Statewide Annual Exhibition UT '20
Painting & Sculpture
Edra Soto | It is my distinct honor to serve as a juror with esteemed colleague, artist Pooja Pittie, for the Painting & Sculpture Statewide Annual for the Utah Division of Arts & Museums. My most sincere thanks to Visual Arts Program Manager, Nancy Rivera, for the kind invitation. Congratulations on doing such magnificent work for this organization.
With great enthusiasm, I extend my congratulations to all of the participating artists. Your work was inspiring and indicative of the rich cultural activity in the state of Utah. It was delightful to navigate the diversity of mediums and stylistic approaches as much as the conceptual and activist-minded approaches in tandem with our current environment. It is now more than ever that we need to celebrate the adventurous voices of artists that resist conforming to conventional and academic approaches, instead advocating for social and racial justice, mental health, and environmental concerns.
In the case of the selected Best of Show artist Andrew Alba, titled Worked, his approach to sculptural and painting material used to create a representation of essential workers in the age of Covid-19 lingers in our minds as we drift through the various sites he explores that inform his narrative. The urban setting serves as the backdrop for Alba’s hand-crafted characters, resulting in an enigmatic and moving portrait.
Equally moving are the works of Juror’s Award recipients Carlos Matamoros, Claire Taylor, Lis Pardoe, Annette Summers, Jason Lanegan, and Annie Wing. Beautifully crafted, the paintings of Carlos Matamoros expresses his narrative through a portrait of a man reading, accompanied by a very simple but powerful statement “It is never too late to learn how to read.” Claire Taylor’s landscape setting, generously engages in personal details, capturing past and recent memories. From divergent perspectives, the works of Lis Pardoe and Annette Summers call out for vulnerability at its core. The sculptural approaches of Jason Lanegan and Annie Wing find inspiration in the natural environment, architectural elements, and spatial relationships.
The Honorary Mention, awarded to collaborative artists Colour Maisch and Gary Vlasic examines discarded material value while artist Suzanne Bybee’s expressive mixed media work evokes the urban environment.
As a professional artist, it is always conflicting to be in the position of judging and inevitably rejecting other artists’ works. Let it be known that this task is never an easy one. The only thing that qualifies my role is the years of training and experience looking, analyzing, and being immersed in the art world. I’m no stranger to rejection. I attribute a lot of the success I have experienced to the many rejections that have led me to reflect on my practice and forms of communicating through my visual work. To this point, I would like to add that it is important not to let the moments of rejection dissuade you from your artistic goals. Continue to dedicate yourself to your practice, studying and cultivating your curiosity.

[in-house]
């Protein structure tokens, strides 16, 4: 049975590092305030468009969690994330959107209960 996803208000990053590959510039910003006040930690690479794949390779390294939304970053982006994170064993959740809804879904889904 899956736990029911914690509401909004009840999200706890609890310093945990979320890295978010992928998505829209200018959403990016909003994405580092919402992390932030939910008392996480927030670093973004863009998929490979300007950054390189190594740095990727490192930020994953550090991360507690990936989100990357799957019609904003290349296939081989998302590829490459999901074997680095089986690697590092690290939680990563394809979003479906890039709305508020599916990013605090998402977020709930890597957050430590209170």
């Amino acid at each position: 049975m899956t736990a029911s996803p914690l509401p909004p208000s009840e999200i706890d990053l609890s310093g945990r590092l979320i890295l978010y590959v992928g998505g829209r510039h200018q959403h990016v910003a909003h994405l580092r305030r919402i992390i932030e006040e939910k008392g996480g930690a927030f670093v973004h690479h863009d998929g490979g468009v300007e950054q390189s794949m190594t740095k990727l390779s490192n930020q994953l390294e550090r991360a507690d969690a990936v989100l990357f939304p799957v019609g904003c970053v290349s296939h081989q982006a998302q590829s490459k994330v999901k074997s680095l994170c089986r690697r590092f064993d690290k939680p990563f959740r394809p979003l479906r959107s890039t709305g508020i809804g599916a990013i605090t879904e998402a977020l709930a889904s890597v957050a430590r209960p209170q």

Recognizing artistic practices allows us to validate independent voices that influence our concept of value, culture, and humanity. Be a proponent of a world enriched by art and culture.
Pooja Pittie | It is an honor to serve as one of the jurors for the Statewide Annual Exhibition UT ‘20: Painting and Sculpture organized by the Utah Division of Arts & Museums. It was a pleasure working alongside my co-juror, Edra Soto, to select work from the entries submitted by almost 300 artists!
I want to extend my sincere congratulations to all the artists who put their work forward for consideration. The diversity of work and strength of skills were impressive. I really wanted to learn more about each artist and dig deeper into their process. Going through the broad range of submissions was a visual and emotional treat. Andrew Alba’s Worked and Lis Pardoe’s The Space Between gave me an insight into their minds as they tackled themes related to the global pandemic through different media. I was moved by the tenderness of Carlos Matamoros’s El Lector (The Reader) and the resilience of time in Claire Taylor’s Remote Return.
I am thankful to Nancy Rivera and Tory Guilfoyle for their organizational skills and for making the selection process as easy as possible, especially since we had to meet virtually. It was a humbling opportunity to jury an exhibition that has been in existence since 1899 and brings together the voices of artists across the state of Utah.